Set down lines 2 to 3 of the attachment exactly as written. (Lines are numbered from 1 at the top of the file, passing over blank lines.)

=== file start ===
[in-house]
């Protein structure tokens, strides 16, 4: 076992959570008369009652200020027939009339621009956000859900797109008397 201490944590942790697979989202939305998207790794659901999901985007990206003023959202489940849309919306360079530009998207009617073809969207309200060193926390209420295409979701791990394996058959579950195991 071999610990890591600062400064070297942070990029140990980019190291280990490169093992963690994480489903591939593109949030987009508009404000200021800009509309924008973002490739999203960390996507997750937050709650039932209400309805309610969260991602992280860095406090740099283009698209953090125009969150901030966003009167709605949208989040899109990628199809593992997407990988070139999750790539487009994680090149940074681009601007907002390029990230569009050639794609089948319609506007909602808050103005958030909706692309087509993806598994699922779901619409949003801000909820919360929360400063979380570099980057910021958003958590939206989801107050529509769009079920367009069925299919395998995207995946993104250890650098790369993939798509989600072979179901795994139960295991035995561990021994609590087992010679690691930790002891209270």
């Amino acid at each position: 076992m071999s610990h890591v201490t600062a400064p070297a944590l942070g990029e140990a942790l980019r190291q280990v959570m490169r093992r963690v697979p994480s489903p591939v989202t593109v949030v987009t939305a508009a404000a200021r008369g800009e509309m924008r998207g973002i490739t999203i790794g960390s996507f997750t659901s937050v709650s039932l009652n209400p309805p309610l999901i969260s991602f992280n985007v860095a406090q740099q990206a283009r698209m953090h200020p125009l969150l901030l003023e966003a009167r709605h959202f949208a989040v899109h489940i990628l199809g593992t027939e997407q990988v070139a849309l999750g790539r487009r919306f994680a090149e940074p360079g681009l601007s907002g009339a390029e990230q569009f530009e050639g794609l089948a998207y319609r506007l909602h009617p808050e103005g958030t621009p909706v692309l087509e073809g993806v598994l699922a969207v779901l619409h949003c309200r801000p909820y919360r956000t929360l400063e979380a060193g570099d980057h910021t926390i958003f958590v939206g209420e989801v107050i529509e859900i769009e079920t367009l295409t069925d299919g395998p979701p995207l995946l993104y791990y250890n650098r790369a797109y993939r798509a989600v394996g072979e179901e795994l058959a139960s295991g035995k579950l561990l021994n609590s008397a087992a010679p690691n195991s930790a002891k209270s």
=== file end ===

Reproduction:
């Protein structure tokens, strides 16, 4: 076992959570008369009652200020027939009339621009956000859900797109008397 201490944590942790697979989202939305998207790794659901999901985007990206003023959202489940849309919306360079530009998207009617073809969207309200060193926390209420295409979701791990394996058959579950195991 071999610990890591600062400064070297942070990029140990980019190291280990490169093992963690994480489903591939593109949030987009508009404000200021800009509309924008973002490739999203960390996507997750937050709650039932209400309805309610969260991602992280860095406090740099283009698209953090125009969150901030966003009167709605949208989040899109990628199809593992997407990988070139999750790539487009994680090149940074681009601007907002390029990230569009050639794609089948319609506007909602808050103005958030909706692309087509993806598994699922779901619409949003801000909820919360929360400063979380570099980057910021958003958590939206989801107050529509769009079920367009069925299919395998995207995946993104250890650098790369993939798509989600072979179901795994139960295991035995561990021994609590087992010679690691930790002891209270």
């Amino acid at each position: 076992m071999s610990h890591v201490t600062a400064p070297a944590l942070g990029e140990a942790l980019r190291q280990v959570m490169r093992r963690v697979p994480s489903p591939v989202t593109v949030v987009t939305a508009a404000a200021r008369g800009e509309m924008r998207g973002i490739t999203i790794g960390s996507f997750t659901s937050v709650s039932l009652n209400p309805p309610l999901i969260s991602f992280n985007v860095a406090q740099q990206a283009r698209m953090h200020p125009l969150l901030l003023e966003a009167r709605h959202f949208a989040v899109h489940i990628l199809g593992t027939e997407q990988v070139a849309l999750g790539r487009r919306f994680a090149e940074p360079g681009l601007s907002g009339a390029e990230q569009f530009e050639g794609l089948a998207y319609r506007l909602h009617p808050e103005g958030t621009p909706v692309l087509e073809g993806v598994l699922a969207v779901l619409h949003c309200r801000p909820y919360r956000t929360l400063e979380a060193g570099d980057h910021t926390i958003f958590v939206g209420e989801v107050i529509e859900i769009e079920t367009l295409t069925d299919g395998p979701p995207l995946l993104y791990y250890n650098r790369a797109y993939r798509a989600v394996g072979e179901e795994l058959a139960s295991g035995k579950l561990l021994n609590s008397a087992a010679p690691n195991s930790a002891k209270s």